“only thing I could imagine is that I typed [the signature block] in, there were different iterations of it that came about over time. And I typed this into a draft, an opened draft in Outlook. And not draft in the sense that it's in the draft folder, just a—just a document that's opened.
“So if I—you click ‘open an e-mail,’ or you click on ‘new e-mail,’ I would call that a draft; not the actual draft folder. But it opened up, and I type in. And this is how I would design the signature block. I would actually put it into that, over the top of the old one. That's the only, the only thing I could think of. There's no other reason why it would be in there.”
Among other witnesses, the accused also called his own technology expert, Englen, to testify on his behalf. Englen testified, as Johnson (the Bar's technology expert) had, that the purported January 29 email had not been sent—for all of the same formatting-related reasons that Johnson had identified. Additionally, Englen testified that the formatting of the purported January 29 email was likely created by altering a previously sent email. That is, he testified that the purported January 29 email was “a draft that used a previous email as a format.”
Regarding what he called the “glitches” in the purported email, Englen testified that Outlook is error-prone and has had problems with date/day of the week discrepancies in sent emails, which he had observed in sent emails several times in his career over the past 15 years. Englen was not asked whether a “draft” email would have a “sent” field, why a “draft” email would show a date in the “sent” field, or how day/date discrepancies in sent emails could occur in a “draft” email that never was sent or even saved to a draft folder. Notably, Englen testified that a document like the purported January 29 email would be easy to fab-ricate and that he had no personal knowledge whether the purported January 29 email was actually a draft or a fabricated document. When a trial panel member asked Englen whether, in his opinion, the purported January 29 email could have been fabricated intentionally, Englen responded, “Completely, yeah, absolutely. *** No doubt, this could be completely totally made up.”
The trial panel found that the accused, to convince the court to set aside the default judgment, knowingly falsified the purported January 29 email and knowingly made misrepresentations to the court regarding the purported email. As an initial matter, the trial panel found, based on the testimony of both the Bar's and the accused's experts, that the purported January 29 email had not been sent. For that reason, the trial panel found that the accused falsely represented to the trial court that he had given written notice of his intent to appear in the dissolution matter.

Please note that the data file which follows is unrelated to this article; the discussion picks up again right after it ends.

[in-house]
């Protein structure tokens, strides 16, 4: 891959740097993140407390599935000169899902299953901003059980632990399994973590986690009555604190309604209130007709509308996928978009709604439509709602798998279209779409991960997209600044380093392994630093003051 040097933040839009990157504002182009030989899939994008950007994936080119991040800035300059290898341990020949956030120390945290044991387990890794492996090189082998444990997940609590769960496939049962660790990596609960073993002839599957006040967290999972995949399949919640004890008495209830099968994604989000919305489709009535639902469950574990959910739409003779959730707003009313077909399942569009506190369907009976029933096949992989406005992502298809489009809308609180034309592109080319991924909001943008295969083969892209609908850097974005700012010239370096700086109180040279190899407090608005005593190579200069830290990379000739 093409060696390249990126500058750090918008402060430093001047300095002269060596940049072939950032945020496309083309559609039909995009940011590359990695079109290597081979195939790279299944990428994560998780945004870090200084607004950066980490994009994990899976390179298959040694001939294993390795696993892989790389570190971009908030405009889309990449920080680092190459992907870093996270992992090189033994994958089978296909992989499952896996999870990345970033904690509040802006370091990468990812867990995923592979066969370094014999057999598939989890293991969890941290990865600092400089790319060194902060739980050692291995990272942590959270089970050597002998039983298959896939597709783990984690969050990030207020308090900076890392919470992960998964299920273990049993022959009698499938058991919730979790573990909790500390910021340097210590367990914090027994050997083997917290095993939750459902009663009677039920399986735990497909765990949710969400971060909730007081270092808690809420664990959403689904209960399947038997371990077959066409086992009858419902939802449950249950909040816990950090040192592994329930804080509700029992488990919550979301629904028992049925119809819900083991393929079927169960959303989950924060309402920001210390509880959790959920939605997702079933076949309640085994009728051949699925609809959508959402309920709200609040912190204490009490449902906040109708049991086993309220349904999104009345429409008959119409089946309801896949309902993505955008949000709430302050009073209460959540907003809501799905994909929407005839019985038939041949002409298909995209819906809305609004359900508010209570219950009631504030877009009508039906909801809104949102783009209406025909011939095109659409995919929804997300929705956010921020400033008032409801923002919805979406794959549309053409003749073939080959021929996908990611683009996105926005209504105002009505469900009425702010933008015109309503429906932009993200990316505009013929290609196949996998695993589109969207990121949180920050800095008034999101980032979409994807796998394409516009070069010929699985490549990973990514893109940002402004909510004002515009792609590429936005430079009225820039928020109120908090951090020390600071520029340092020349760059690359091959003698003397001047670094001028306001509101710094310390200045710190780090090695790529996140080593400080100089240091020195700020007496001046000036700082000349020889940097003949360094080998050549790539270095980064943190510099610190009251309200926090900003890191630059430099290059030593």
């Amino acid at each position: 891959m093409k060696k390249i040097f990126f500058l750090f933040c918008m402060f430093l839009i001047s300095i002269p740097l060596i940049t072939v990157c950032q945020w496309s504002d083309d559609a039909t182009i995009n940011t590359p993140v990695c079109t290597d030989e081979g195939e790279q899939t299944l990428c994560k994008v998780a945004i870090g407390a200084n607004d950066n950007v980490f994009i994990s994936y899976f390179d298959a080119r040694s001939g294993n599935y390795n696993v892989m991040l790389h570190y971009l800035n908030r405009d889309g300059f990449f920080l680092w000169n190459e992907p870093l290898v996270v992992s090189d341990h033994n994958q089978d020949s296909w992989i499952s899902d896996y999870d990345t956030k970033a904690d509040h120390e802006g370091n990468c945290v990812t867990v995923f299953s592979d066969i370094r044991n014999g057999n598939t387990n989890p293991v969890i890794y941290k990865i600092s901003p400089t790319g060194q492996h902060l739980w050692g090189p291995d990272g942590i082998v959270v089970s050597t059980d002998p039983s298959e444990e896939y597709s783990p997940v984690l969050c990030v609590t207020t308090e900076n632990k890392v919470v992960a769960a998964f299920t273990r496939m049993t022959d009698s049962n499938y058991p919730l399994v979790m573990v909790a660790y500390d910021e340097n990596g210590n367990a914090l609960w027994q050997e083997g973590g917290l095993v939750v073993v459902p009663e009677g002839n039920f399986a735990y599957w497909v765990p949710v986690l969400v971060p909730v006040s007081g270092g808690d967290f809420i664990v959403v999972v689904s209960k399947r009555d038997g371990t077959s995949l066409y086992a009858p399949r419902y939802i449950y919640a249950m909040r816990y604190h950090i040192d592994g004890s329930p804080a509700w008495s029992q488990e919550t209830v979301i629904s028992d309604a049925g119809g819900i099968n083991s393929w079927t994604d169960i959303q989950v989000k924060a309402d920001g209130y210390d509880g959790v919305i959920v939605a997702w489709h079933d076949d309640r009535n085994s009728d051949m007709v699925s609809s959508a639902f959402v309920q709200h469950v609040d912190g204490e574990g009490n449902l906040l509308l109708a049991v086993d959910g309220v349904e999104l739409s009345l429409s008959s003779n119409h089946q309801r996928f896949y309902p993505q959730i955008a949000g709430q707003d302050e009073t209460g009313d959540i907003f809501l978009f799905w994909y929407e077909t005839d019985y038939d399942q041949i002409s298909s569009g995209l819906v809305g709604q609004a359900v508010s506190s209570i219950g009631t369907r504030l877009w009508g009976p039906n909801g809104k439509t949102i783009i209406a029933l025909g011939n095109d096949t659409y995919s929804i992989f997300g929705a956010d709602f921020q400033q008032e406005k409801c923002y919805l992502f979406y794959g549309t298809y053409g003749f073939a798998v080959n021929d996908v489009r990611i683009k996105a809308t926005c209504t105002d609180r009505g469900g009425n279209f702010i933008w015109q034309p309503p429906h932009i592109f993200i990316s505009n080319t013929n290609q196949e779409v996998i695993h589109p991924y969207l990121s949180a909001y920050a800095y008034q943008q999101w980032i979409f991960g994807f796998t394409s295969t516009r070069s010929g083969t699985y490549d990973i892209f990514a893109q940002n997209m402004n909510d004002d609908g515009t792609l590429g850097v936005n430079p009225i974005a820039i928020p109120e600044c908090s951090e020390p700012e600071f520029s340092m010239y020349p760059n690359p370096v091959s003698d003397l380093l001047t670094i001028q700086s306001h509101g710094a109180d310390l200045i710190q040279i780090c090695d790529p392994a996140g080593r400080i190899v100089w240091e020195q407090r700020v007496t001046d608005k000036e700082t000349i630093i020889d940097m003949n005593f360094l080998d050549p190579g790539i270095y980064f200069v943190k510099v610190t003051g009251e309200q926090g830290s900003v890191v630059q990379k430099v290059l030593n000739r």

Next, for three reasons, the trial panel found that the accused knowingly falsified the purported January 29 email and that the accused's testimony that the email was a draft that was printed and inadvertently filed was not credible. First, as the Bar's expert testified, a draft email would not have been formatted as it appeared in the purported January 29 email, it would not have had a date in a “sent” line, and, in fact, it would not have had a “sent” line at all. Second, the trial panel found that the fact that the purported January 29 email listed the date as “Thursday, January 29, 2014,” when that date actually was a Wednesday supported the conclusion that the purported January 29 email was fabricated. The trial panel noted that the accused's expert, Englen, testified that anomalies like that can occur at the server level in a sent email, but he also testified that the purported January 29 email had not been sent. That testimony led the trial panel to conclude that date in the “sent” field had been manipulated by the accused, and, in his haste, he erroneously entered the incorrect day of the week. Third, the trial panel noted that the purported January 29 email used the incorrect signature block. The trial panel deemed it unlikely that all of the “anomalies” in the purported email would have occurred without human intervention.